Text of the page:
Representatives from Bush and Kerry Campaigns Speak at Beren Campus to Garner Support

Mark Green shares his views with students during Tuesday's event.

Oct 27, 2004 — Students packed the Commons at 215 Lexington Ave. on the Beren Campus Tuesday evening to hear campaign representatives for President George W. Bush and Sen. John Kerry discuss the candidates’ foreign policy views.

The debate, hosted by the Israel Club and the Political Science Club, featured Mark Green, co-chair of Kerry’s New York State campaign, and Beth Spanier, a Republican activist and speaker.

While some students were still undecided, others attended out of curiosity.

Bella Belsky, a Stern junior who interned at the Republican National Convention, said she needed clarification about Kerry’s stance on Israel.

“I have heard that he is pro-Israel, but I have also heard him make conflicting statements so I want to hear what they have to say,” she said.

Stern junior Shani Fruchter said the speakers could still change her vote.

“Im pretty decided, but I could still change my mind,” she said.

But Yeshiva College freshman Michael Rand, a native of Hollywood, FL, said while he has already voted through an absentee ballot, he had concerns regarding Kerry’s foreign policy plan.

“I want to find out if the Democrats have a legitimate plan for Iraq and if it actually differs from Bush’s,” he said.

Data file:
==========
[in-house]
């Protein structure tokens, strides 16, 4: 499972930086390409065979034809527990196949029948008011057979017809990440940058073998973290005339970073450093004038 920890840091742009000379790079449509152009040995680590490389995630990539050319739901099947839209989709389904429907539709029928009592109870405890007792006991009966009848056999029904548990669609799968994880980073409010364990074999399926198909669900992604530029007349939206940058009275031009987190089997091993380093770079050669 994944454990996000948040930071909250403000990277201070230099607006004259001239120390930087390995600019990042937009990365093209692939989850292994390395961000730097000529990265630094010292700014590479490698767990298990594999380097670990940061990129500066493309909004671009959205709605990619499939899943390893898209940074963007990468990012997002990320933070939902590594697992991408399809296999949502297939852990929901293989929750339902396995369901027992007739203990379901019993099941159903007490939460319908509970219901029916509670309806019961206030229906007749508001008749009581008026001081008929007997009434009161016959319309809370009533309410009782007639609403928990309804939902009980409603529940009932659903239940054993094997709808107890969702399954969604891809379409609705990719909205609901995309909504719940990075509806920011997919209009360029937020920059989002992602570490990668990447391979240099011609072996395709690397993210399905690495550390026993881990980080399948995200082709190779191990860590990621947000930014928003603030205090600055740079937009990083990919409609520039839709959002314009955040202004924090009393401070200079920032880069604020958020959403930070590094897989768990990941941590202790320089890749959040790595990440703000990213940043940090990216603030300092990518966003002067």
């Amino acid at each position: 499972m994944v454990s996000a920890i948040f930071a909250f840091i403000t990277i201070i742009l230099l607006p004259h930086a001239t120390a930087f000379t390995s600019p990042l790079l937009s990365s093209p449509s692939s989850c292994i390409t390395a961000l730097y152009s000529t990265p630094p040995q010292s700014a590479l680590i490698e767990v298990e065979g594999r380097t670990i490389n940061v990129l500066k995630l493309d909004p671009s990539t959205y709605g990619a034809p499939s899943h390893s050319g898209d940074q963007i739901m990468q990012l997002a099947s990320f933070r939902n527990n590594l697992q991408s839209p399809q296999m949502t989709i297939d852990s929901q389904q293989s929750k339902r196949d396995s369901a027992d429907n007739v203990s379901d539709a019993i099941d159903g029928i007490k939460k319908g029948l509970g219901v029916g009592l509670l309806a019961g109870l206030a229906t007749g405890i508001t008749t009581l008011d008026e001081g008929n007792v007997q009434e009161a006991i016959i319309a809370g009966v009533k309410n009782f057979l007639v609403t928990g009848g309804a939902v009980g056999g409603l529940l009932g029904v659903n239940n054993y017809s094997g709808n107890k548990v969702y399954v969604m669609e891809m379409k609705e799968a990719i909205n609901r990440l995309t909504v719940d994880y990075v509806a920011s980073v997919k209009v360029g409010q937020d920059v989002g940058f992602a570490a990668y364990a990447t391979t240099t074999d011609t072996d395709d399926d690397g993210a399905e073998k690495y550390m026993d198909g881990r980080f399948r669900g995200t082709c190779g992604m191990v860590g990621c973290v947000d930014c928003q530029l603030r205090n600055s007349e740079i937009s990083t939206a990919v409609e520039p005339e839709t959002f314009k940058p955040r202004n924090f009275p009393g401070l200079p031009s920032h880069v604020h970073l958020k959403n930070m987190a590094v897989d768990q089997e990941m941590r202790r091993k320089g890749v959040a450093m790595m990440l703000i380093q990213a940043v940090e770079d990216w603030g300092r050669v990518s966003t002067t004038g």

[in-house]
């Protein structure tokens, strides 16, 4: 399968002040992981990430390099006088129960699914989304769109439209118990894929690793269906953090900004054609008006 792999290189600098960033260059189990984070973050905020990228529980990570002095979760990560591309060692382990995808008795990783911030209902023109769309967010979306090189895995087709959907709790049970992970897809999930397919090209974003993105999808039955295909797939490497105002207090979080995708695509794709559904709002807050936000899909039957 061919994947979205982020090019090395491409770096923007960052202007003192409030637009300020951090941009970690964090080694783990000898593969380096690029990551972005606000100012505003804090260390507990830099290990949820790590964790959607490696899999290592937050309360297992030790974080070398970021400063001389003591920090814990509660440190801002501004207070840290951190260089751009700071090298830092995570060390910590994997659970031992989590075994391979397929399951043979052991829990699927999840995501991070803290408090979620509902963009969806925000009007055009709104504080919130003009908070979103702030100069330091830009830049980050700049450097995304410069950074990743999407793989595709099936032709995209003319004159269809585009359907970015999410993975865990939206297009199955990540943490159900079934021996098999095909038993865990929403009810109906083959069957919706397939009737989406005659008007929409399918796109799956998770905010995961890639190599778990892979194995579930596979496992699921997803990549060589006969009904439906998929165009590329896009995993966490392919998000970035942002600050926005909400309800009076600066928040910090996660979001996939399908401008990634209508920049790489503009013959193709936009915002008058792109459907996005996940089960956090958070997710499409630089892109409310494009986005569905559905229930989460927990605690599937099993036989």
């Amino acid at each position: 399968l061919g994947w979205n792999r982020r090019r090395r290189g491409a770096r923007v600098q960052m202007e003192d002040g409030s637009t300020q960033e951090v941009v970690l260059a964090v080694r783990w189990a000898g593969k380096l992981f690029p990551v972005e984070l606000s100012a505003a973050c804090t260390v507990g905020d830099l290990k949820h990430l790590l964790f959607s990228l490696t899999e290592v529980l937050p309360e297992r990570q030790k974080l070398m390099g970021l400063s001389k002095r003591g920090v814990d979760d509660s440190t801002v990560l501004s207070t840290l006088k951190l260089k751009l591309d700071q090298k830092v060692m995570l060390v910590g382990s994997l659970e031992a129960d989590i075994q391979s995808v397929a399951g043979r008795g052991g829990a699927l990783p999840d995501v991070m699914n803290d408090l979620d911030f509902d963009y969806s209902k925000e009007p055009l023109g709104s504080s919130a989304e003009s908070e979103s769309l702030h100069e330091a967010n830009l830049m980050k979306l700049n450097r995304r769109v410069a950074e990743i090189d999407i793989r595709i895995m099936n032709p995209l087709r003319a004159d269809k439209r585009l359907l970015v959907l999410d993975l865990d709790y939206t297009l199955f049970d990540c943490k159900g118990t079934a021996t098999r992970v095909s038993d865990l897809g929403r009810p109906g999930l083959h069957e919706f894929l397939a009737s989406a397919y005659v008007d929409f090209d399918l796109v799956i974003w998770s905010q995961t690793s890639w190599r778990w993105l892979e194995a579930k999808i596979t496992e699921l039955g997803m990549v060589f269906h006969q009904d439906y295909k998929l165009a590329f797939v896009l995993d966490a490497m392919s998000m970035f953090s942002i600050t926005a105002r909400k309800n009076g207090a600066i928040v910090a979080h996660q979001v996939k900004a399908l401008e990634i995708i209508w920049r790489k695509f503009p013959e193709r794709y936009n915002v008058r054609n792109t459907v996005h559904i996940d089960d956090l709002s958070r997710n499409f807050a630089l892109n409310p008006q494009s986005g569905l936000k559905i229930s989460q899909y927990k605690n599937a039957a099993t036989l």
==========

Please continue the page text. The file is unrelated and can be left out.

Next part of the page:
Bryan Daves, assistant professor of Political Science at Stern College, moderated and formulated questions posed to each representative. Questions focused on policies concerning Israel, Iraq, Sudan, and the role of the United States within the United Nations.

“Eight years of a Clinton administration has led to the worst possibilities for peace in the Middle East,” Spanier said in her closing statement. “Bush will not allow the United States to be coerced into not defending Israel.”

Green, who urged students to consider a multitude of issues when casting their votes, said: “John Kerry has a better domestic agenda. While both candidates are ardent supporters of Israel, only one (Kerry) is a friend of the domestic social agenda of the Jewish community.”

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